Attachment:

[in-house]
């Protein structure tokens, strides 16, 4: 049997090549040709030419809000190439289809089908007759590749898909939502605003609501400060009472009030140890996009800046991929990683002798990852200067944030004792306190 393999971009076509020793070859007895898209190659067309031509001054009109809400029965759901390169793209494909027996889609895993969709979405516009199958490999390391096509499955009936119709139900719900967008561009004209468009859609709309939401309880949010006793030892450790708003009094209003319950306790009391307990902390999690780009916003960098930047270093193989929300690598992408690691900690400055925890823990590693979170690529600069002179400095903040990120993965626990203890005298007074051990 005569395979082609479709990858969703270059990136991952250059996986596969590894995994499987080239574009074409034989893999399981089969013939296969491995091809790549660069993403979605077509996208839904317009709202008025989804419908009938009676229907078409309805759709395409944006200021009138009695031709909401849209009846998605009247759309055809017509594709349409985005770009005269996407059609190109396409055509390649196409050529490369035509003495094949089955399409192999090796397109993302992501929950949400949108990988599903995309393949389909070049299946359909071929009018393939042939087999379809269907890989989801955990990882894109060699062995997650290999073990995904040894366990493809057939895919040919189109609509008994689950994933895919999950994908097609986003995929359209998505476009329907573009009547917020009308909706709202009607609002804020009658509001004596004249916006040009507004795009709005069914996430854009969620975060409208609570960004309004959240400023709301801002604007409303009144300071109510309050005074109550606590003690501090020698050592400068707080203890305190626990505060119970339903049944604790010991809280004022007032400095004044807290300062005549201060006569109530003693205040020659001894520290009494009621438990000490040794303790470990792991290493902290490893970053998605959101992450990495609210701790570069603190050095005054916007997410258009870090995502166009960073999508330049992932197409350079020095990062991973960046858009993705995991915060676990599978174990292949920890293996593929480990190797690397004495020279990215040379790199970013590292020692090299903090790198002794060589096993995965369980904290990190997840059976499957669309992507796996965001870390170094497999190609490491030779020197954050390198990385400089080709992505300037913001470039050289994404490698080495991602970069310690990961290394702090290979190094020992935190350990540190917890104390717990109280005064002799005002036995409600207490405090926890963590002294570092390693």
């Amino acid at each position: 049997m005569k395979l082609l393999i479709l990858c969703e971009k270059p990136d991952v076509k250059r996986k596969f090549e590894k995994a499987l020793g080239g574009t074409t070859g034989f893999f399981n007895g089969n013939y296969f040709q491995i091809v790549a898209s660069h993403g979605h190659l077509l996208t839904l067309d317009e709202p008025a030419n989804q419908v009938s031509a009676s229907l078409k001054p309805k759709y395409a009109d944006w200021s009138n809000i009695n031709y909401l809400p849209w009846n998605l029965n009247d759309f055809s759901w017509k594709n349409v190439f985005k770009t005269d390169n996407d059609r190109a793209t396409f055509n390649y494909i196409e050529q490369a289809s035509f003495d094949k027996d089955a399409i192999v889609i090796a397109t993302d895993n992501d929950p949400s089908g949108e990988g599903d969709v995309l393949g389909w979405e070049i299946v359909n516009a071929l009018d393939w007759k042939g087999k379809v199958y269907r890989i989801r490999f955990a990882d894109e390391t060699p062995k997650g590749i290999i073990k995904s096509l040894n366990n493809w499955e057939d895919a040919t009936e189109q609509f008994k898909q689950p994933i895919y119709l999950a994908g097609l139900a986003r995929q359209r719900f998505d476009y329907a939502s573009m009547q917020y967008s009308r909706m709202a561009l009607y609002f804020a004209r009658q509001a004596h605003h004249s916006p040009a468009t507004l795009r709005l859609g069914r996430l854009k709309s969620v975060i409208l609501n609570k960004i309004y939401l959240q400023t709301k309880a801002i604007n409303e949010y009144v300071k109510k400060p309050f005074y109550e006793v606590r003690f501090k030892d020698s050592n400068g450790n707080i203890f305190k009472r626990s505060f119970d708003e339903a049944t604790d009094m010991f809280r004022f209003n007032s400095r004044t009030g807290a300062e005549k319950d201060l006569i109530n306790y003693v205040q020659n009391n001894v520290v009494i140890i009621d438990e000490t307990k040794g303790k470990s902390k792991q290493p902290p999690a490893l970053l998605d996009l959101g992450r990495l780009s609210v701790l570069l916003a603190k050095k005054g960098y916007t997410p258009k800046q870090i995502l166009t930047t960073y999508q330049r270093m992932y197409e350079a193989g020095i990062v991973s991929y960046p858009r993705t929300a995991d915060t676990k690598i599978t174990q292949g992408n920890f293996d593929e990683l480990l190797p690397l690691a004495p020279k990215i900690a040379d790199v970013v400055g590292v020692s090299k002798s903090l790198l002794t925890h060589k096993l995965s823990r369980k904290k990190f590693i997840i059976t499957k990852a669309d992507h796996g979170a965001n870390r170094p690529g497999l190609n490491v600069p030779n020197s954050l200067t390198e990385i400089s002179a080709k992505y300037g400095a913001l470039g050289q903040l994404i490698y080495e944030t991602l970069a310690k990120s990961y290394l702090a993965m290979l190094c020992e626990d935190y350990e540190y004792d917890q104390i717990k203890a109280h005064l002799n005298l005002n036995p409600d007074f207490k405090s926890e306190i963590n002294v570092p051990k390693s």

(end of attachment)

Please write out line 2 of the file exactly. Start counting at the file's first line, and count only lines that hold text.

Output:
């Protein structure tokens, strides 16, 4: 049997090549040709030419809000190439289809089908007759590749898909939502605003609501400060009472009030140890996009800046991929990683002798990852200067944030004792306190 393999971009076509020793070859007895898209190659067309031509001054009109809400029965759901390169793209494909027996889609895993969709979405516009199958490999390391096509499955009936119709139900719900967008561009004209468009859609709309939401309880949010006793030892450790708003009094209003319950306790009391307990902390999690780009916003960098930047270093193989929300690598992408690691900690400055925890823990590693979170690529600069002179400095903040990120993965626990203890005298007074051990 005569395979082609479709990858969703270059990136991952250059996986596969590894995994499987080239574009074409034989893999399981089969013939296969491995091809790549660069993403979605077509996208839904317009709202008025989804419908009938009676229907078409309805759709395409944006200021009138009695031709909401849209009846998605009247759309055809017509594709349409985005770009005269996407059609190109396409055509390649196409050529490369035509003495094949089955399409192999090796397109993302992501929950949400949108990988599903995309393949389909070049299946359909071929009018393939042939087999379809269907890989989801955990990882894109060699062995997650290999073990995904040894366990493809057939895919040919189109609509008994689950994933895919999950994908097609986003995929359209998505476009329907573009009547917020009308909706709202009607609002804020009658509001004596004249916006040009507004795009709005069914996430854009969620975060409208609570960004309004959240400023709301801002604007409303009144300071109510309050005074109550606590003690501090020698050592400068707080203890305190626990505060119970339903049944604790010991809280004022007032400095004044807290300062005549201060006569109530003693205040020659001894520290009494009621438990000490040794303790470990792991290493902290490893970053998605959101992450990495609210701790570069603190050095005054916007997410258009870090995502166009960073999508330049992932197409350079020095990062991973960046858009993705995991915060676990599978174990292949920890293996593929480990190797690397004495020279990215040379790199970013590292020692090299903090790198002794060589096993995965369980904290990190997840059976499957669309992507796996965001870390170094497999190609490491030779020197954050390198990385400089080709992505300037913001470039050289994404490698080495991602970069310690990961290394702090290979190094020992935190350990540190917890104390717990109280005064002799005002036995409600207490405090926890963590002294570092390693």